Bikini Atoll, Bikini Island
11 February 2018 | Marshall Islands
We left the beautiful Rongerik Atoll yesterday. Unfortunately Bud's ears were playing him up so he did not get to go snorkelling to enjoy the excellent underwater scenery. For the first time we had proper bird colonies and went ashore to the next island to see them roosting in trees (boobies, white terns and brown noddies). Being older Bud's skin is thinner so he injures himself easier and although treating these cuts with Neosporin, they were not healing and getting inflamed. We changed him onto Povidone-Iodine (which you can no longer buy in the UK) and there was an overnight improvement. The key is that iodine is an antiseptic that 'dries' rather than remains 'wet' on the wound which is not good for healing in the tropical atmosphere.
Bud's wife Marilyn and her sister Janice now have their tickets and will arrive in Majuro on 26 February. Before they arrive we have to thoroughly clean the boat so we will aim to be back a few days early plus Andy and I have to book our flight from Majuro to San Francisco.
Without stabilisers the passage to Bikini was uncomfortable to say the least. Andy and I are not prepared to go ashore on Bikini because of its atomic bombs testing. The most we will do is snorkelling as the sea water is changed daily! Bud's scratches have become very inflamed and Sunday night he started antibiotics as he had a temperature. The iodine had improved the older sores but his new one, the main source of the infection, is sufferating badly.
Fungal infections are promoted in the tropical climate. Keeping the skin cool and aired helps to avoid these. The scalp, between fingers or toes and the groin are usual problem areas. Infected areas should be washed with disinfectant, dried well and an antifungal powder (like tolnaftate) should be applied.
Monday 12 February :- We were called on VHF by Bikini this morning to see if we had any cigarettes they could buy. It is manned by scientists and construction workers; the original Bikinians who had to leave their homes in 1946, are still "nuclear nomads" with half the population living on Kili while the rest have made their way to Majuro. Bud was going to visit ashore but his leg is painful so he is resting and letting the antibiotics take effect. Andy and I took the tender to the nearest reef and had a good snorkel. The coral is pretty dead but there are lots of shoals of fish, many we've seen before but here the fish are larger sized- no one is eating them!. We were visited by a 4 ft Blacktip Reef Shark. It swam within an arm's length of Andy then calmly disappeared off. Swimming across the very shallow part of the reef I spotted a Green Sea Turtle tucked under a coral ledge resting. We hovered over it watching for a while then moved off without having disturbed it 's 'down time'. We saw only one living Giant Clam and one dead clam shell. It is quite breezy here so we had to concentrate otherwise we were quickly taken out into deeper water with a harder than usual swim to return to the anchored tender. Compared to elsewhere in the Marshalls, there is a lot of weed over the coral and sea bed.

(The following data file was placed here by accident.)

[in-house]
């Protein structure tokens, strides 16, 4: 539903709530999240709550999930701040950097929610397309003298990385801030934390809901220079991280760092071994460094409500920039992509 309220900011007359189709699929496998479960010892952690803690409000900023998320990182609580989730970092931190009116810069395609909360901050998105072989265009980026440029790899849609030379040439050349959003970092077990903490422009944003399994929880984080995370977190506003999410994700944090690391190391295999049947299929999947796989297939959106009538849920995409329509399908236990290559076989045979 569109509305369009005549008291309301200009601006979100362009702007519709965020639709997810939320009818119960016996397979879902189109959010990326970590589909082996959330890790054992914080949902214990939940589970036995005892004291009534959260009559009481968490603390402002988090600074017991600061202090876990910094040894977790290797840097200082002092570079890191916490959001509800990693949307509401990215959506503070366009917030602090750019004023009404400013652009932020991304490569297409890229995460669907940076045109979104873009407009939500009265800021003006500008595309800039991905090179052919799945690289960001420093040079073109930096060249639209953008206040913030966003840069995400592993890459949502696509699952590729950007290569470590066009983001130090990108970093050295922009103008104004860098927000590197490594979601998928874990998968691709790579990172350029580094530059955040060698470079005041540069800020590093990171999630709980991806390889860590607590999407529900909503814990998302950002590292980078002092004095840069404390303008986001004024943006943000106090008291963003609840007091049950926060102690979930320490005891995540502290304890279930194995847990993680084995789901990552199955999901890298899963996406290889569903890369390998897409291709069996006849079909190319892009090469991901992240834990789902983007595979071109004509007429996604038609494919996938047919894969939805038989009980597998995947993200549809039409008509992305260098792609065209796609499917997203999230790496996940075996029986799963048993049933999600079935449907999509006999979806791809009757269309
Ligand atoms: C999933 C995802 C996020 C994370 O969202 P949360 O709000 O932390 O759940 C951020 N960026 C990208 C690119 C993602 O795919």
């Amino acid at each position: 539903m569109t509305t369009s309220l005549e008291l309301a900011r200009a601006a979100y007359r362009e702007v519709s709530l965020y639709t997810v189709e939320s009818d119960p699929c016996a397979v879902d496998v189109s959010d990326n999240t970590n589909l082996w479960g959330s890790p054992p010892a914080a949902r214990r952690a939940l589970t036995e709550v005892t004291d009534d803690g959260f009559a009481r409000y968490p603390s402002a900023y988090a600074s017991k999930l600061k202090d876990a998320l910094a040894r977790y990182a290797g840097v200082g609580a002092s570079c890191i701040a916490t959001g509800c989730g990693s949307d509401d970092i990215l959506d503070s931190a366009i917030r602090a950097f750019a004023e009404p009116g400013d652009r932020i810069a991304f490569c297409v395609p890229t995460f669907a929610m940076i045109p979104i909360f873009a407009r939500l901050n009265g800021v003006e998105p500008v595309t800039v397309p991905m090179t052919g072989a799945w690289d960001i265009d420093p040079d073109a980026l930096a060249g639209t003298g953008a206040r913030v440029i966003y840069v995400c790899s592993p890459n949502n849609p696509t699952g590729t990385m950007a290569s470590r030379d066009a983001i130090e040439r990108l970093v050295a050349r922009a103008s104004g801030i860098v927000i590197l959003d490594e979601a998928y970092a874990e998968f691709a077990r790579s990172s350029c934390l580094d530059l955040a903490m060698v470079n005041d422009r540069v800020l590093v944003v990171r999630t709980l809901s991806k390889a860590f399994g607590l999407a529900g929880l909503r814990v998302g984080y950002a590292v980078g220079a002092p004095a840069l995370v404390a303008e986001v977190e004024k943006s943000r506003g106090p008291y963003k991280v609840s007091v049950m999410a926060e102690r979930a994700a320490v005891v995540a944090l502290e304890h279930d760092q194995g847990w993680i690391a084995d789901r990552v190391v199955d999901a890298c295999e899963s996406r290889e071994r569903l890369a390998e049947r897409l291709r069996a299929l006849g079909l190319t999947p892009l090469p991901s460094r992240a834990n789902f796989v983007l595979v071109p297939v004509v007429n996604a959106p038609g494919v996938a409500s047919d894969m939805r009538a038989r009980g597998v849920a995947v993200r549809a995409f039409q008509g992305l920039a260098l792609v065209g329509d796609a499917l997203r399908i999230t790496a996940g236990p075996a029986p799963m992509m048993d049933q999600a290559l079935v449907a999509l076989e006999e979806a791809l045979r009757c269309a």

We have only caught one fish so far. We make sure we catch them outside the atolls. Ciguatera fish poisoning (resulting from eating reef-dwelling fish that have eaten plankton-produced toxins) is a problem throughout the Pacific and the Marshalls have a high incidence of it. Cooking does not destroy the toxins. Symptoms include nausea, stomach cramps, diarrhoea, paralysis, tingling and numbness of the face, fingers and toes plus a reversal of temperature feelings so hot things feel cold etc. Extreme cases can result in unconsciousness and even death. Treatment is to empty the stomach and get immediate medical help ... not easy in the remote atolls. Ciguatera stays in the body so anyone who has had it has to be careful not to eat more contaminated fish thereby increasing the toxins. We have met one French sailor, JP, who has to be careful for this reason having had the symptoms twice.
PICTURE : Lizard on a coconut from a previous inhabited island